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Follow up to this question

Is a tourist visiting the UK liable to pay VAT on legal services received while there?

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  • I'm watching, I'm waiting...
    – user35069
    Commented Feb 14, 2023 at 19:43

2 Answers 2

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The other answer already linked to the explanations from the UK government. This answer is just to expand a little on the legal basis.

The Value Added Tax Act 1994 is the enabling legislation for the current VAT scheme in the UK.

As a general rule, the VAT only applies to supplies of goods and services within the UK (section 1):

(1) Value added tax shall be charged, in accordance with the provisions of this Act—

  • (a) on the supply of goods or services in the United Kingdom (including anything treated as such a supply), [...]

Section 7A of the VAT Act deals with the definition of the place of supply generally for services and makes the distinction between B2B (""relevant business person") and B2C transactions, but the section is subject to Schedule 4A that sets out special rules for certain services (including legal services):

[...]

(2) A supply of services is to be treated as made—

  • (a) in a case in which the person to whom the services are supplied is a relevant business person, in the country in which the recipient belongs, and
  • (b) otherwise, in the country in which the supplier belongs.

[...]

(4) For the purposes of this Act a person is a relevant business person in relation to a supply of services if—

  • (a) the person carries on a business, and
  • (b) the services are not received by the person wholly for private purposes,

whether or not the services are received in the course of business.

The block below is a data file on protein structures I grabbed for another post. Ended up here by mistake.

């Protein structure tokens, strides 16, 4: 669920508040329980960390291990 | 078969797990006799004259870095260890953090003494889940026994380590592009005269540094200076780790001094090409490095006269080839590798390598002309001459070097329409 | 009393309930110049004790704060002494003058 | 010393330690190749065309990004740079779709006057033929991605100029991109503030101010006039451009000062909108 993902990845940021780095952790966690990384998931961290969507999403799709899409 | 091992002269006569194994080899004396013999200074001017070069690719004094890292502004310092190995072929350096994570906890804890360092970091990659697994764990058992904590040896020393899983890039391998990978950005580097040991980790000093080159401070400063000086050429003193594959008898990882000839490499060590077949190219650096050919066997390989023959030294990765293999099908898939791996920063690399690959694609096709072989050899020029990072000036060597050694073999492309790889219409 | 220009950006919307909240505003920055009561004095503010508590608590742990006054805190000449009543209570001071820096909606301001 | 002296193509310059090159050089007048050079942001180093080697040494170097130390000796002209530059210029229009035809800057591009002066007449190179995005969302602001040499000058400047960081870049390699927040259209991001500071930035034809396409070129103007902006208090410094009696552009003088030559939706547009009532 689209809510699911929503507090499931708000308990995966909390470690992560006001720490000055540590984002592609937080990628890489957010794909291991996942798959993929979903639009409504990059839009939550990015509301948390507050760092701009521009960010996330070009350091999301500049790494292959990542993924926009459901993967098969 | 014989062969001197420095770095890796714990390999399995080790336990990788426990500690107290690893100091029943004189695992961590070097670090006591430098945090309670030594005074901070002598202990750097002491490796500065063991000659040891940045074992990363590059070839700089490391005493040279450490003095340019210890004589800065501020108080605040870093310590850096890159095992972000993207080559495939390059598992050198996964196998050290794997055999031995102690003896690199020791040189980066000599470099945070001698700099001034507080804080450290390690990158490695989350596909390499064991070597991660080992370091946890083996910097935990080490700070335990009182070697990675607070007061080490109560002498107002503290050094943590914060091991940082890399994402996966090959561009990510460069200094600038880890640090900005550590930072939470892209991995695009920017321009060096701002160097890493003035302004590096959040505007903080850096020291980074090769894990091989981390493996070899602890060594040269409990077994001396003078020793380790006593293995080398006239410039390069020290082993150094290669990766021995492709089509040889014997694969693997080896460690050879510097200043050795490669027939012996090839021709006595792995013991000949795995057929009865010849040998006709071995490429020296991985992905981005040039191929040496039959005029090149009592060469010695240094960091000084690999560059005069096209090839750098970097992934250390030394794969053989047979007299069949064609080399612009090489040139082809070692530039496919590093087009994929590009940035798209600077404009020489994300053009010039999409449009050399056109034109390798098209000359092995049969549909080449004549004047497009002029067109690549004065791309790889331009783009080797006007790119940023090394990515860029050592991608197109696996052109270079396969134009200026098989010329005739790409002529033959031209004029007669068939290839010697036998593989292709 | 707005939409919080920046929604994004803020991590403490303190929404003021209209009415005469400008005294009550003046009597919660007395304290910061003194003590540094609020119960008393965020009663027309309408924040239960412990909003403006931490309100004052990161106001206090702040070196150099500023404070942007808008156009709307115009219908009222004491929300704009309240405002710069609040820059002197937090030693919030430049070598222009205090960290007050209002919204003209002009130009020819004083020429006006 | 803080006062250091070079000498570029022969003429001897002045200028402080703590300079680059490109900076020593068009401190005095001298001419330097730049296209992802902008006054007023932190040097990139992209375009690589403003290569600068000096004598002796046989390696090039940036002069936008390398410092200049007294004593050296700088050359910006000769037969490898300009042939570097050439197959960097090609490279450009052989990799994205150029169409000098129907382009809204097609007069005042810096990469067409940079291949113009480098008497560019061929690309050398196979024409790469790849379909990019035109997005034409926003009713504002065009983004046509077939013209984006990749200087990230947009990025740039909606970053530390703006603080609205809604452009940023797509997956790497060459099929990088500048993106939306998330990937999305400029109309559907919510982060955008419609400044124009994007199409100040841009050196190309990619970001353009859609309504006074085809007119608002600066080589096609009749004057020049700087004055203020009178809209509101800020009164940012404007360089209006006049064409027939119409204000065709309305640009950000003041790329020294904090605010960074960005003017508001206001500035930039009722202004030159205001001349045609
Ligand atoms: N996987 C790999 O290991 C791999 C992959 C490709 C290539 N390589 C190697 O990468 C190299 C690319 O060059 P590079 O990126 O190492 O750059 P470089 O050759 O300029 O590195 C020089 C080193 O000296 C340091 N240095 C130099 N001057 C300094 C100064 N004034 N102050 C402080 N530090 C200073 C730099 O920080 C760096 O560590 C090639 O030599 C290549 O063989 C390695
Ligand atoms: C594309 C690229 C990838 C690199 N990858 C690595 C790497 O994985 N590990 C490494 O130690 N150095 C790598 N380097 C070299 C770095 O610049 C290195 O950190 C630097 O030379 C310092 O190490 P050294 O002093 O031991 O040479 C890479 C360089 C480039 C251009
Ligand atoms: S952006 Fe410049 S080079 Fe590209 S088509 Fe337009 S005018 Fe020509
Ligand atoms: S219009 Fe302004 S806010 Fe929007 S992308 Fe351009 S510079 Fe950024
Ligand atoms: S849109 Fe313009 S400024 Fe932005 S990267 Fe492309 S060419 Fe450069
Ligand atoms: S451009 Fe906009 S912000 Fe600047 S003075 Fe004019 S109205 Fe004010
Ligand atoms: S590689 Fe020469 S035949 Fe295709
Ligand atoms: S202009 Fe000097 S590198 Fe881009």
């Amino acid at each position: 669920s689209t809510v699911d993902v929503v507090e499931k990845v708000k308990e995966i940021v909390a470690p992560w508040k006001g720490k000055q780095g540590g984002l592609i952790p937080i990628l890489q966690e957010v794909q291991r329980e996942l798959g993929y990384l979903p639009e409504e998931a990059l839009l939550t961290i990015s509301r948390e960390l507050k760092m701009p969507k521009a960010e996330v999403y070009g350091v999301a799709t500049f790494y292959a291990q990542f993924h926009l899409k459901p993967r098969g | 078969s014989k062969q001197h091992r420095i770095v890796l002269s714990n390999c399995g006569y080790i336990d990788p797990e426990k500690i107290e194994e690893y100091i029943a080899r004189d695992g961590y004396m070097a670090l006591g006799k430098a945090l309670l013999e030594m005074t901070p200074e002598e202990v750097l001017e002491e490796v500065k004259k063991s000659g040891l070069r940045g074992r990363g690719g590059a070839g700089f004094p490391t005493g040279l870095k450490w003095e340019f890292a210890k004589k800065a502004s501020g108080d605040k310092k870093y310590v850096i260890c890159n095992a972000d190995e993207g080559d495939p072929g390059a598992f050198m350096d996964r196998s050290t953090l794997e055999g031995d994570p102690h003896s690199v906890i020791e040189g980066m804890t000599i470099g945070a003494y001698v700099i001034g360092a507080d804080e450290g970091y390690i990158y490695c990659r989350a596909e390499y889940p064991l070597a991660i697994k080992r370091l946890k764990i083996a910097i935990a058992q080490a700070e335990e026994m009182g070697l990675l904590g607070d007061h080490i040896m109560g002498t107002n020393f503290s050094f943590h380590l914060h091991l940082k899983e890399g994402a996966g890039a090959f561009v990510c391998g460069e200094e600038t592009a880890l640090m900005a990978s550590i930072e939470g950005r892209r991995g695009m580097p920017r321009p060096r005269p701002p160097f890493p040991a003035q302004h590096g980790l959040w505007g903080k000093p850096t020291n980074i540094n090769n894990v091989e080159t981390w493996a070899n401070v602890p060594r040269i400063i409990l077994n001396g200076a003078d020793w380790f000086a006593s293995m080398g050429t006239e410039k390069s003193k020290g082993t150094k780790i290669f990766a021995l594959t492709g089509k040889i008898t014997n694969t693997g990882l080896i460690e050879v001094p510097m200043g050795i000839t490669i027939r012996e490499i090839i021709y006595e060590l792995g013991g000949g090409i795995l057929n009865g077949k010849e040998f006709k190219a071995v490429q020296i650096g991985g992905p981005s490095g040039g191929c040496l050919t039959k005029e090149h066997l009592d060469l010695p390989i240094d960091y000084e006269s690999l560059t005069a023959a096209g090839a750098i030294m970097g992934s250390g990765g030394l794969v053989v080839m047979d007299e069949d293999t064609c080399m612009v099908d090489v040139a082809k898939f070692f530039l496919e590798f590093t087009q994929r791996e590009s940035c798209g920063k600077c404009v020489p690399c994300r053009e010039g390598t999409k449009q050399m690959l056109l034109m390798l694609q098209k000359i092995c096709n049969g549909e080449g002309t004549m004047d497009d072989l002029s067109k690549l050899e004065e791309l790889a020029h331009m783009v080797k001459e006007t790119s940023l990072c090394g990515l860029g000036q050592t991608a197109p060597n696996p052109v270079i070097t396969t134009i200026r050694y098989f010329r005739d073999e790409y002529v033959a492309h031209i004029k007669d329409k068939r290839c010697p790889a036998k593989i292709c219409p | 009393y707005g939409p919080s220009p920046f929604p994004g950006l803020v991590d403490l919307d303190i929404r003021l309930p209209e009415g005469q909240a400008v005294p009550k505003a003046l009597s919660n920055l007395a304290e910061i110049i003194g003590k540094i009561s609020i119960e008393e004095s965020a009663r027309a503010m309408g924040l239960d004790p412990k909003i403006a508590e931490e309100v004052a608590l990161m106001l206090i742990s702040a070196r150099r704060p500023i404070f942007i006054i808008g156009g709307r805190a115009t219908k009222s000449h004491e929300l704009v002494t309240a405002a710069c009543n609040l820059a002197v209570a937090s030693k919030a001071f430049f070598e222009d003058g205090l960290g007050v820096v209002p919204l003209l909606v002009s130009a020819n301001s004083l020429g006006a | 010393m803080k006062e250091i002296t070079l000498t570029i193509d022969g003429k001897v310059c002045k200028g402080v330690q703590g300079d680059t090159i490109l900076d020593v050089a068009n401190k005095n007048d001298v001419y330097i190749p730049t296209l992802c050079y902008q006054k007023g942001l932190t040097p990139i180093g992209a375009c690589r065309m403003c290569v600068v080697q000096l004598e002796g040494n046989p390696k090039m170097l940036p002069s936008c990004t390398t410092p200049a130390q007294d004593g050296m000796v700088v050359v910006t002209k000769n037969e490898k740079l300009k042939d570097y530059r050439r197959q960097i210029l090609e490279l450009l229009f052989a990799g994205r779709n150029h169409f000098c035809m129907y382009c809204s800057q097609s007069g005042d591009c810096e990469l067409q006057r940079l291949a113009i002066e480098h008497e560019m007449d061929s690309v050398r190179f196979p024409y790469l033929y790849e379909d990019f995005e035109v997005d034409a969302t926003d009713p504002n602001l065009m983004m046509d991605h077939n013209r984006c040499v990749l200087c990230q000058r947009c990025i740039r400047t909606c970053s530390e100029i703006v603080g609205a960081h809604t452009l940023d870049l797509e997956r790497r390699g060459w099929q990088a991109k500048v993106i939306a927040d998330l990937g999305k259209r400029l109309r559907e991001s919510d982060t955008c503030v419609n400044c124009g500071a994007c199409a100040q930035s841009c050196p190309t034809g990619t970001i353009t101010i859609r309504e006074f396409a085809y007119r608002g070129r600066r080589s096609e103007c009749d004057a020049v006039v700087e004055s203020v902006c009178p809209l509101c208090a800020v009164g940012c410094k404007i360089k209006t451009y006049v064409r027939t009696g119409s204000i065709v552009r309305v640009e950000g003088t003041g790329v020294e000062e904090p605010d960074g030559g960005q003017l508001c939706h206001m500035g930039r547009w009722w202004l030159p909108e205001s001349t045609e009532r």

(5) Subsection (2) has effect subject to Schedule 4A.

[...]

Section 9 of the Act sets out the determination of the place of belonging for supplies and receiver of businesses.

So for most services supplied wholly for private purposes, the place of supply is where the supplier is. That is why a garage still charges UK VAT even if a tourist's car registered abroad is being repaired. But if a foreign business sends a car used for business purpose for works in a UK garage, it may be out of scope for UK VAT.

But special rules in Schedule 4A apply to certain services when supplied to private individuals, including the ones of lawyers, consultants and other information-related services. The exemption is set out in paragraph 16(2)(d):

(1) A supply consisting of the provision to a person (“the recipient”) who—

  • (a) is not a relevant business person, and

  • (b) belongs in a country other than the United Kingdom or the Isle of Man,

of services to which this paragraph applies is to be treated as made in the country in which the recipient belongs.

(2) This paragraph applies to—

[...]

  • (d) services of consultants, engineers, consultancy bureaux, lawyers, accountants, and similar services, data processing and provision of information, other than any services relating to land, [...]
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A tourist does not "belong" (for VAT purposes) in the UK if they receive legal services while in the UK so not VAT is payable.

The place where a supplier or customer "belongs" will determine where the service is supplied and who accounts for any VAT due.

The rules for those not resident in the UK, e.g. tourists, receiving business to consumer services (B2C) may be found in the H.M. Revenue and Customs' Place of supply of services (VAT Notice 741A):